New York, NY, United States
New York, NY, United States

Rimed snow refers to snowflakes that are partially or completely coated in tiny frozen water droplets called 'rime'. Rime forms on a snowflake when it passes through a super-cooled cloud. Snowflakes that are heavily rimed typically produce very heavy and wet snow, with snow to liquid ratios in the 5-1 to 9-1 range.Rimed snow has been found to provide greater initial stability for a snow layer. However, it also allows thicker, and therefore less stable, snow layers to build up. It could be argued that these cancel each other out.There has been research into the effect of rimed snow on avalanches. Wikipedia.

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Di Maio R.,University of Pittsburgh | Di Maio R.,Rimed | Mastroberardino P.G.,University of Pittsburgh | Mastroberardino P.G.,Erasmus University Rotterdam | And 3 more authors.
Neurobiology of Disease | Year: 2011

The molecular basis for epileptogenesis remains poorly defined, but repeated or prolonged seizures can cause altered hippocampal N-methyl d-aspartate receptor (NMDAR) stoichiometry, loss of hippocampal neurons, and aberrant mossy fiber sprouting. Using the muscarinic receptor 1 (m1R) agonist, pilocarpine (PILO), in hippocampal cell cultures we explored the early sequence of molecular events that occur within 24 h of the initial insult and result in altered neuronal function during epileptogenesis. Our findings show that PILO-induced, m1R-mediated, inositol 1,4,5-trisphosphate (IP3) synthesis constitutes an early, crucial biochemical event required for NMDAR hyperactivation and subsequent NADPH oxidase (NOX) activation and NMDAR-independent ERK1/2 phoshorylation. Together, but not separately, NOX activation and ERK1/2 phosphorylation induce alterations in NMDAR stoichiometry through the upregulation of NR1 and NR2B subunits. Lastly, we demonstrated that PILO-mediated oxidative stress alters NMDAR function through the redox modulation of cysteine residues. The in vitro results related to thiol oxidation, NOX activation, ERK1/2 phosphorylation and NMDAR upregulation were confirmed in vivo, 24 h after treatment of adult rats with PILO. These results obtained in PILO-treated primary hippocampal neurons - and confirmed in vivo at the same time-point after PILO - provide a better understanding of the early cellular responses during epileptogenesis and identify potential therapeutic targets to prevent development of chronic epilepsy. © 2011 Elsevier Inc.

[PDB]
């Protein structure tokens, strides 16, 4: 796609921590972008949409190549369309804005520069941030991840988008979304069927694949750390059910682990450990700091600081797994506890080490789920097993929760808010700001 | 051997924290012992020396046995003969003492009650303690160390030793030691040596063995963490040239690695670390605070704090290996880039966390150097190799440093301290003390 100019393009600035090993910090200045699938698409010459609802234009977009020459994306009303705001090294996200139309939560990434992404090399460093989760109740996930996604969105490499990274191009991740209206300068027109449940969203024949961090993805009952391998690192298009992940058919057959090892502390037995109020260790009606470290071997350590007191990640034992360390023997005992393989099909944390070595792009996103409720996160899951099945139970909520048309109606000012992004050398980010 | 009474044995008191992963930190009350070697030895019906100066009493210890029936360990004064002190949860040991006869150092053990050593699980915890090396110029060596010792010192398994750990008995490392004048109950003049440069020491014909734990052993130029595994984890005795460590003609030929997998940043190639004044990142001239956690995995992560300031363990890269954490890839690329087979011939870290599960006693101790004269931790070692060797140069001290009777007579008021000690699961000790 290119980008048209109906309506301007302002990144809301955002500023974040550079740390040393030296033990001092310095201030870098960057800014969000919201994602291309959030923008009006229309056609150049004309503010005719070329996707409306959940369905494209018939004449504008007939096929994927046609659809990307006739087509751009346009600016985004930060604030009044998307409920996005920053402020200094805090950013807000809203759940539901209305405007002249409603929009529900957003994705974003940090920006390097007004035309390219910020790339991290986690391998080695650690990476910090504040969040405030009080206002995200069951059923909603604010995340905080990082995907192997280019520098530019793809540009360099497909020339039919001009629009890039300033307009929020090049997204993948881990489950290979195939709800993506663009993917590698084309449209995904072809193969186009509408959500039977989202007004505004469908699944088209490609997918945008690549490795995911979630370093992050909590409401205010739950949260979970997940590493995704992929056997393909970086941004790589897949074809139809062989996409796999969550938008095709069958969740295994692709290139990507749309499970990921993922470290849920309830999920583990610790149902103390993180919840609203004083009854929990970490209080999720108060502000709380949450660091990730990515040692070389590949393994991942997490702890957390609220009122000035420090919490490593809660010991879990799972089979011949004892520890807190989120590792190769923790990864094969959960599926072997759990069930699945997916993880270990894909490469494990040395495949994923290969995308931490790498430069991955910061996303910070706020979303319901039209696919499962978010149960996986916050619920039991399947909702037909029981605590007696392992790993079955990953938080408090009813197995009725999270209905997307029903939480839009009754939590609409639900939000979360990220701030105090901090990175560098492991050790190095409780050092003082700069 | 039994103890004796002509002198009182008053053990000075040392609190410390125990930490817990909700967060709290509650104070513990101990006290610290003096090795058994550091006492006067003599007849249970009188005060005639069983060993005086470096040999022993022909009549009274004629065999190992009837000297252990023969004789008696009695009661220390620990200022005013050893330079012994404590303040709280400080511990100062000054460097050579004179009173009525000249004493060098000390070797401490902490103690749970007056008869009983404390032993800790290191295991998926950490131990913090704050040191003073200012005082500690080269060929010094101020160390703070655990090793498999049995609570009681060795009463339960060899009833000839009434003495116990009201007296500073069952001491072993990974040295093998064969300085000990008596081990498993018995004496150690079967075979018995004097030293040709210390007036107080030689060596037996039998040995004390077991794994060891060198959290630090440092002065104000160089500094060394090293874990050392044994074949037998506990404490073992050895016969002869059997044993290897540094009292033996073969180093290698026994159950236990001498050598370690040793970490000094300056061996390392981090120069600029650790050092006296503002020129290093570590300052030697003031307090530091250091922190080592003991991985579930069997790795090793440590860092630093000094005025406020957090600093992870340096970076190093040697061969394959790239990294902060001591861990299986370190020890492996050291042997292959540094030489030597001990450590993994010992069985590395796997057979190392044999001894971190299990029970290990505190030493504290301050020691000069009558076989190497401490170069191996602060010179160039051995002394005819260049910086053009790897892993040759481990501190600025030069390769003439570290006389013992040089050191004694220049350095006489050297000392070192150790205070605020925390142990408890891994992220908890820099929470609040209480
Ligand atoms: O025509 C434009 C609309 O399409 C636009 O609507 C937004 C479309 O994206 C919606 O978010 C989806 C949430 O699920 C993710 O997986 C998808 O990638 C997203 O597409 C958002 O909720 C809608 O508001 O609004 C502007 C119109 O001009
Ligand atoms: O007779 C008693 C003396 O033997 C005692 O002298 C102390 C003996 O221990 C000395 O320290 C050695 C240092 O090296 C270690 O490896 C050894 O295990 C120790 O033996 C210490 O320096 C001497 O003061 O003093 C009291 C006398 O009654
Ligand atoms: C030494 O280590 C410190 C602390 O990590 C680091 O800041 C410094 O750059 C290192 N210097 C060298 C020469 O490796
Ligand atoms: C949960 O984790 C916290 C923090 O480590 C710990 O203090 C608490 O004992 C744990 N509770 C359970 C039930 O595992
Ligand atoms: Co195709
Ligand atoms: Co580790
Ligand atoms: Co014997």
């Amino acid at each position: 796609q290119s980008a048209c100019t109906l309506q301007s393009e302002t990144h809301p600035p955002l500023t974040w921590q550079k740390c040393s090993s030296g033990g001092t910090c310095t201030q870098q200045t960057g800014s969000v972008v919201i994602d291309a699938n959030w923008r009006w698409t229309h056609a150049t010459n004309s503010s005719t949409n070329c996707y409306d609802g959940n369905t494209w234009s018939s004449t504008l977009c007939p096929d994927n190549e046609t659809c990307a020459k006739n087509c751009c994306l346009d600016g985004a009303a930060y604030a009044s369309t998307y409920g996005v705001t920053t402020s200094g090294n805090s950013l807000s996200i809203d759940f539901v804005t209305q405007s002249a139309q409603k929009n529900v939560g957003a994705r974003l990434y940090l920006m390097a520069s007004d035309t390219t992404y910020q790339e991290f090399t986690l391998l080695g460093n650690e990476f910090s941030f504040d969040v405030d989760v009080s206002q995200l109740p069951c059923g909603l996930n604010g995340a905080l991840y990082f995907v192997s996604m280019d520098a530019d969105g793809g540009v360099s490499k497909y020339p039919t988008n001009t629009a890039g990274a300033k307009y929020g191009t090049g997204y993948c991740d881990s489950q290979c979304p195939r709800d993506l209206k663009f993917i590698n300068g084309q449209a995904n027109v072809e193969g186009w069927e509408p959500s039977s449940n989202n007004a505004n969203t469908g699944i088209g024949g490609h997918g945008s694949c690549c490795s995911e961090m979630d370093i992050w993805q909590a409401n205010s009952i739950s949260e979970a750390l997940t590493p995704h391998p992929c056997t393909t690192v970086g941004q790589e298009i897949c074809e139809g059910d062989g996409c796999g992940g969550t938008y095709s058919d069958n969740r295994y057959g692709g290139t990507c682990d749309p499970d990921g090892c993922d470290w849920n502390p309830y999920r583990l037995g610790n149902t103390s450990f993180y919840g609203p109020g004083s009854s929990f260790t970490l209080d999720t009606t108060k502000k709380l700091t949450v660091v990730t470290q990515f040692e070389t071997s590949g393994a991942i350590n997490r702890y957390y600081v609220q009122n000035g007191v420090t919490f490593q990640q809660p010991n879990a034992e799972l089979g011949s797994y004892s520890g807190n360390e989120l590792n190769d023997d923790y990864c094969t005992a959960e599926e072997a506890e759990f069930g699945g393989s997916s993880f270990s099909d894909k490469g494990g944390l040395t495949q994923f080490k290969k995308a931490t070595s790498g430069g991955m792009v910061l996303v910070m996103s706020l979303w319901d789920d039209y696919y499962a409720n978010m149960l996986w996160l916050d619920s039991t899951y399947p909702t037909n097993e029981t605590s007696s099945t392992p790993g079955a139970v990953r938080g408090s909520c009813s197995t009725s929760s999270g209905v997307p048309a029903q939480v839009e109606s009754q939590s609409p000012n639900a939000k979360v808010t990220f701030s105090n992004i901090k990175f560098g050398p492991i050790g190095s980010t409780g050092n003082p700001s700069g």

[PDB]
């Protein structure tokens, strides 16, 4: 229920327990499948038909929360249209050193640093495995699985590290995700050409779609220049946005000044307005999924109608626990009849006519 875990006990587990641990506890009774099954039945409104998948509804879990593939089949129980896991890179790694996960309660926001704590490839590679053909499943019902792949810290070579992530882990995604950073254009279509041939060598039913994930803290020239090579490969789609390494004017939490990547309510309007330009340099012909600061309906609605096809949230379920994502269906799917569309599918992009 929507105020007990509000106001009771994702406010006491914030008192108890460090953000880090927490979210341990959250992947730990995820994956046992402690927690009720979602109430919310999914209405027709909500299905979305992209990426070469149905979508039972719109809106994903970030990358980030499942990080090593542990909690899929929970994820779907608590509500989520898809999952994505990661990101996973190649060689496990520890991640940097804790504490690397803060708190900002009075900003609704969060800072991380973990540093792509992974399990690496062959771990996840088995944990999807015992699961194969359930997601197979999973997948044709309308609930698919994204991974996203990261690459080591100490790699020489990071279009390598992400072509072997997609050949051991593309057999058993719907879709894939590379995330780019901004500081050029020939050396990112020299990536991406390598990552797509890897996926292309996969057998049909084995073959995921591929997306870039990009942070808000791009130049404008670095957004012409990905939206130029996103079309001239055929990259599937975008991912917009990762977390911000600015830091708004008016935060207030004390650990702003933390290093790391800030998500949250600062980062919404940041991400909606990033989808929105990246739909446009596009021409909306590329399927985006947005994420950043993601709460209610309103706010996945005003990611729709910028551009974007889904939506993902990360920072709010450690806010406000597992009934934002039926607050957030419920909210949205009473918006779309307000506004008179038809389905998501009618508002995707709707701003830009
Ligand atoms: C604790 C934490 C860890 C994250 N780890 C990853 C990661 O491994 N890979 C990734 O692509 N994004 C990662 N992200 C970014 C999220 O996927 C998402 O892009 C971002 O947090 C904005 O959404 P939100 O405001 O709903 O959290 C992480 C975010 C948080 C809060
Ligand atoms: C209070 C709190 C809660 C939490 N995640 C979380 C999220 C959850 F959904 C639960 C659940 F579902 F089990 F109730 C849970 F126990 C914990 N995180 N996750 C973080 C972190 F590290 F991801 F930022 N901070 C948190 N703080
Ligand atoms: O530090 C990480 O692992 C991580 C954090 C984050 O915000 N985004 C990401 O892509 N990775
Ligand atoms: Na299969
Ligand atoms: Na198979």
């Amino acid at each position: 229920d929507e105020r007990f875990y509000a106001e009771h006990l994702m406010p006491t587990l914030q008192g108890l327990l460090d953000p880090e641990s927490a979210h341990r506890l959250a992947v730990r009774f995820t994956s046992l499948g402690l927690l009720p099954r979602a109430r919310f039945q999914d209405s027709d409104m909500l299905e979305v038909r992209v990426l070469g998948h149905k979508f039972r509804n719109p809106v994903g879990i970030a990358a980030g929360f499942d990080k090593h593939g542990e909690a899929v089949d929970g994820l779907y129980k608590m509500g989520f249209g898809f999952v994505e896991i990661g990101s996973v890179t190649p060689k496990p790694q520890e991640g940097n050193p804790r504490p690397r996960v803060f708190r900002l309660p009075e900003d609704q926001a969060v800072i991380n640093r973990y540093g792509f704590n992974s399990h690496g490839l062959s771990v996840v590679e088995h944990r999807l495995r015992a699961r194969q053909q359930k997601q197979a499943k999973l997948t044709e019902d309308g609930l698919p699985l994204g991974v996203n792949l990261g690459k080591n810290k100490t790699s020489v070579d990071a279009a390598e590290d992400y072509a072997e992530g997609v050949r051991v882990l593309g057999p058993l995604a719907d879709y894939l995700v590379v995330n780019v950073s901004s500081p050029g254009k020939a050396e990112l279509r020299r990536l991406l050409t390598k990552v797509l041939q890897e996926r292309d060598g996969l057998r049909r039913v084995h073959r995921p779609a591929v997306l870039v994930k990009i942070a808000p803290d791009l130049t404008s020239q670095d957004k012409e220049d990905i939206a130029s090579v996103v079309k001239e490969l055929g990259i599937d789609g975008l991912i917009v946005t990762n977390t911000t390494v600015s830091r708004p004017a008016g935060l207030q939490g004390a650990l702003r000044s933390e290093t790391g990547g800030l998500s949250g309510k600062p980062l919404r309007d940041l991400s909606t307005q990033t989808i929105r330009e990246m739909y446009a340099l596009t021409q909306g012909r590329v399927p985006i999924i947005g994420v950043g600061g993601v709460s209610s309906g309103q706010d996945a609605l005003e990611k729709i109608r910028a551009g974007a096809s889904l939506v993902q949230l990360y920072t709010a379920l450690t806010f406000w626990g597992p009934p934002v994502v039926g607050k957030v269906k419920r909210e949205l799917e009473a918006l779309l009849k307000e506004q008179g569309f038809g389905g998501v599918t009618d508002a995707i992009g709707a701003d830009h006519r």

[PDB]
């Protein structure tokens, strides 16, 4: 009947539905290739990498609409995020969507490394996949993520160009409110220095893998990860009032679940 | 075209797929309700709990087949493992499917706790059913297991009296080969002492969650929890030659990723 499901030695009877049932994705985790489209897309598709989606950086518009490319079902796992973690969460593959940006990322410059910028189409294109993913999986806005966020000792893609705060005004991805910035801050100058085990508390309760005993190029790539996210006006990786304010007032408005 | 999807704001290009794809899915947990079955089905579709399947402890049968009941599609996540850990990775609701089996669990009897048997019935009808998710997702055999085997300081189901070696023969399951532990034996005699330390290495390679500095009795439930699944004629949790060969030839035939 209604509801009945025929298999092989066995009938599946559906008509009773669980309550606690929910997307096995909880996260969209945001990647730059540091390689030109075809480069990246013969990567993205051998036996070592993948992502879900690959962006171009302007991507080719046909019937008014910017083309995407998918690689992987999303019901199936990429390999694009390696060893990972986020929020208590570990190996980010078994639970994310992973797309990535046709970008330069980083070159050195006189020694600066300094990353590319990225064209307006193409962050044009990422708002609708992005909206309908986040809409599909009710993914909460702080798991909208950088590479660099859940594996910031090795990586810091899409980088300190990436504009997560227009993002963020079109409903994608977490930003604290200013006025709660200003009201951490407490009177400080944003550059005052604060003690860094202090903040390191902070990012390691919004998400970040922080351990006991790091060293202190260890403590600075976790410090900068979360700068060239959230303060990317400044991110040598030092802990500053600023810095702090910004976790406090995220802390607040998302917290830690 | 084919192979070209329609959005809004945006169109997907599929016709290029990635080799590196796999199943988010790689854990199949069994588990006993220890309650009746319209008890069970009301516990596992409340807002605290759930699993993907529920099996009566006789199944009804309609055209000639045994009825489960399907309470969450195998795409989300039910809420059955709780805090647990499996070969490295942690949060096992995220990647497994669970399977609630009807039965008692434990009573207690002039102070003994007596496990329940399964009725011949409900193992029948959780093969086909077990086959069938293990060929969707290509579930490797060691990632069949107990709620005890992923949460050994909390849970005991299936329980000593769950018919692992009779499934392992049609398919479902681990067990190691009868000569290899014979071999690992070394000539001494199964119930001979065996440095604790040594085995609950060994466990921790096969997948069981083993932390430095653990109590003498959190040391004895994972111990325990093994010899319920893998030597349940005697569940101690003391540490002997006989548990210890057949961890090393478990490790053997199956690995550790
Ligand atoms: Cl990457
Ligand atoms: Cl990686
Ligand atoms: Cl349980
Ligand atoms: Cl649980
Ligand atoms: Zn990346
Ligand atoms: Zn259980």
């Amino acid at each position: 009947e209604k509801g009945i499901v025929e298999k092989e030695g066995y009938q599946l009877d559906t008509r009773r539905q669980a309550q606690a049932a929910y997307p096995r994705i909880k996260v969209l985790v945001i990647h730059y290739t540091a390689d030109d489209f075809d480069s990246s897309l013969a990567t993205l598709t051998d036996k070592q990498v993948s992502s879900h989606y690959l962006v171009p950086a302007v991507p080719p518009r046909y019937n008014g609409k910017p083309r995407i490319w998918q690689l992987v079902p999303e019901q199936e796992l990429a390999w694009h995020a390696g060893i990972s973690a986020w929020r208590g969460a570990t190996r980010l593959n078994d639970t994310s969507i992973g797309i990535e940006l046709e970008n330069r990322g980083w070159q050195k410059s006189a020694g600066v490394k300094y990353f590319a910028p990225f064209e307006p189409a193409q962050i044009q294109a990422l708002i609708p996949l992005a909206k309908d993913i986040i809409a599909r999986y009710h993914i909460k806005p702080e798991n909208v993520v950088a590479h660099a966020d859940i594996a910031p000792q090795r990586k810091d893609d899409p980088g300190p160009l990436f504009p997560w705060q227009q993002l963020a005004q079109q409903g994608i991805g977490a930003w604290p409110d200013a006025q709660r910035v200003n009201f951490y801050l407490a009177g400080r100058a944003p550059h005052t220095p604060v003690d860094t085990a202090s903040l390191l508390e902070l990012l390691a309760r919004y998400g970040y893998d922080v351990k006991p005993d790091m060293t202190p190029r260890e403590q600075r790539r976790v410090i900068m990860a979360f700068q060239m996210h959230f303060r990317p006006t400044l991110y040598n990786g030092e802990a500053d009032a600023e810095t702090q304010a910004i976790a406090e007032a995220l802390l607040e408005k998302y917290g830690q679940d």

Bayer E.A.,University of Pittsburgh | Bayer E.A.,McGowan Institute for Regenerative Medicine | Gottardi R.,University of Pittsburgh | Gottardi R.,McGowan Institute for Regenerative Medicine | And 5 more authors.
Journal of Controlled Release | Year: 2015

Bone regeneration is a complex process, that in vivo, requires the highly coordinated presentation of biochemical cues to promote the various stages of angiogenesis and osteogenesis. Taking inspiration from the natural healing process, a wide variety of growth factors are currently being released within next generation tissue engineered scaffolds (in a variety of ways) in order to heal non-union fractures and bone defects. This review will focus on the delivery of multiple growth factors to the bone regeneration niche, specifically 1) dual growth factor delivery signaling and crosstalk, 2) the importance of growth factor timing and temporal separation, and 3) the engineering of delivery systems that allow for temporal control over presentation of soluble growth factors. Alternative methods for growth factor presentation, including the use of gene therapy and platelet-rich plasma scaffolds, are also discussed. © 2015 Elsevier B.V. All rights reserved.

Di Maio R.,University of Pittsburgh | Di Maio R.,Rimed | Cannon J.R.,Purdue University | Timothy Greenamyre J.,University of Pittsburgh
Neurobiology of Disease | Year: 2015